For a great training resource for the multiple roles in a facility, see the online learning modules at stopschoolpests.org. While these are specific to schools, they can be readily adapted for any facility and added to your existing training program.

Finding a competent pest management service provider

Most pest management professionals understand the importance of appearing green, so it’s important to understand the difference. Hire a competent green pest management professional as a partner and train your facility team to provide oversight. Facility managers should periodically join service technicians on visits and review the technician’s service record after every visit.

Dr. Albert Greene, entomologist with the U.S. General Service Agency, advises that if a facility can answer “no” to all of the following questions, it’s a good sign:

  • Are pests or evidence of pests frequently encountered?
  • Are there obvious conducive conditions for pests?
  • Are insecticides routinely sprayed indoors?
  • Are there obvious indoor rodenticide placements?
  • Is pest control service limited to pesticide application, with little or no inspection of potential trouble spots?
  • Are many occupants dissatisfied with the pest control service?

If yes is the answer to any of the above, an improvement in service or change in service provider may be in order.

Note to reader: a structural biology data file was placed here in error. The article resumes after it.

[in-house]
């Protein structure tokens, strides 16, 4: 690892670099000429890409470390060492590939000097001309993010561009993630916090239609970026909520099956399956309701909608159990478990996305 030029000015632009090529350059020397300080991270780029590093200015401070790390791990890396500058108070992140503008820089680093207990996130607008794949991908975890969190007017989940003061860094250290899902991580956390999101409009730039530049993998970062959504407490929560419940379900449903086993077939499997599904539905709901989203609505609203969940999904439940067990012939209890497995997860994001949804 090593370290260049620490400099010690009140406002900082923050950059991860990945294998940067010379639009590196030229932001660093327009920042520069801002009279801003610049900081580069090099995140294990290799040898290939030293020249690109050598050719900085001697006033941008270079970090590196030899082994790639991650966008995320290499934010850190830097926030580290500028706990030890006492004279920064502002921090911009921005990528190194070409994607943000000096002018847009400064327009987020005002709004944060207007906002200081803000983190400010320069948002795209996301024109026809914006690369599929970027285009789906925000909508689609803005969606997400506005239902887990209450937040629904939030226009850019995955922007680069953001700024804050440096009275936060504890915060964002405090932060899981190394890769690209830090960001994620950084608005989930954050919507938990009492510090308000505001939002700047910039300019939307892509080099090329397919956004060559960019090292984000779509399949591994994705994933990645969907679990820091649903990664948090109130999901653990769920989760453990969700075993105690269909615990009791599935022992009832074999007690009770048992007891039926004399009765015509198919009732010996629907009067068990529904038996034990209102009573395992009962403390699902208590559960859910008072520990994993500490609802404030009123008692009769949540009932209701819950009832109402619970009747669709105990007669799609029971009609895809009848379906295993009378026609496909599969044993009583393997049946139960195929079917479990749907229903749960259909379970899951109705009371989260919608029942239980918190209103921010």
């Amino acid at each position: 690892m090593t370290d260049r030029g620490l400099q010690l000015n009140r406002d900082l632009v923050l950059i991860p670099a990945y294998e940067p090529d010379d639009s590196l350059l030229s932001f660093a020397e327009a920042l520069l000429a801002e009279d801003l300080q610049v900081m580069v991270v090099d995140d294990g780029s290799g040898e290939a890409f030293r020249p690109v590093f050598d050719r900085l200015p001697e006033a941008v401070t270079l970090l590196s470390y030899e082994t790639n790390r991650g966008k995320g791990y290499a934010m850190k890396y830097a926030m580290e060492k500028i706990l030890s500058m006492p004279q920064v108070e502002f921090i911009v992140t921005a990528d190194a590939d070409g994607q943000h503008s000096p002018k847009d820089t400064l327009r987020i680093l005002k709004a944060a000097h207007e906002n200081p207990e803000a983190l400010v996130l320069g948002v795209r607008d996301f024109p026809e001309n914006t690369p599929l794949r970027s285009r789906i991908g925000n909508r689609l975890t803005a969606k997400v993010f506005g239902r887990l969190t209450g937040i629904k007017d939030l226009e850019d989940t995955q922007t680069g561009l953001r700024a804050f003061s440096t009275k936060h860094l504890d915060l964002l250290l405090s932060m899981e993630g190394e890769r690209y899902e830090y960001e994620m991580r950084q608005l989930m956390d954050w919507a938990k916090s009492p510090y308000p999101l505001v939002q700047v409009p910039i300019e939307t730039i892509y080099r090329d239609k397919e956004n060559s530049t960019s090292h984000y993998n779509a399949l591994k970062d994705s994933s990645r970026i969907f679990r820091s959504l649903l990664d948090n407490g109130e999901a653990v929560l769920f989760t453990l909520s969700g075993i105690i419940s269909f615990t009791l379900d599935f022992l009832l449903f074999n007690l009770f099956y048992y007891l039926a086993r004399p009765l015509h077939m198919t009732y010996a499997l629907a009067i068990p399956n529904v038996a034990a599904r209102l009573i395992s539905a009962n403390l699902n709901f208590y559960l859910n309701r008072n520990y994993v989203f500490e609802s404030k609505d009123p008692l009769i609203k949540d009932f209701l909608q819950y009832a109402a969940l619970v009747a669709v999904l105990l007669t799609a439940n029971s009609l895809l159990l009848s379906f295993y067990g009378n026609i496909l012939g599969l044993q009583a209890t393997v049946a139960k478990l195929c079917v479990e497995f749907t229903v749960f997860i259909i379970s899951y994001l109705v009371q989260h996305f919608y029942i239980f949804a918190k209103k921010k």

Green pesticides?

“Going the green service route is a partnership; it is a commitment from both parties to be proactive in identifying potential pest issues and in addressing them before it is necessary to use pesticides,” says Dr. Angela Tucker, training director for Smithereen Pest Management Services based in Niles, Illinois. “However, there are times in nearly all facilities when pesticides must be used but in a targeted manner and not on a scheduled or routine basis.”

Pesticide risk is a product of exposure and toxicity. All pesticides should be used in a way that reduces potential for exposure, because there is always potential to learn more about toxicity than we know today. Thanks to manufacturers that have developed effective bait formulations for nearly all structural insect pests, there are options that can be used in minimal amounts, and in crevices, voids and other locations inaccessible to non-targets, including facility occupants.

FM teams can also take advantage of resources for identifying effective least-risk products, such as the Bio-Integral Resource Center’s IPM Practitioner’s Directory of Least Risk products4 and the Texas State Schools Green Category pesticide list.5 Work with the pest management service provider to create an approved list of least-risk products with usage guidelines on when and where these may be used.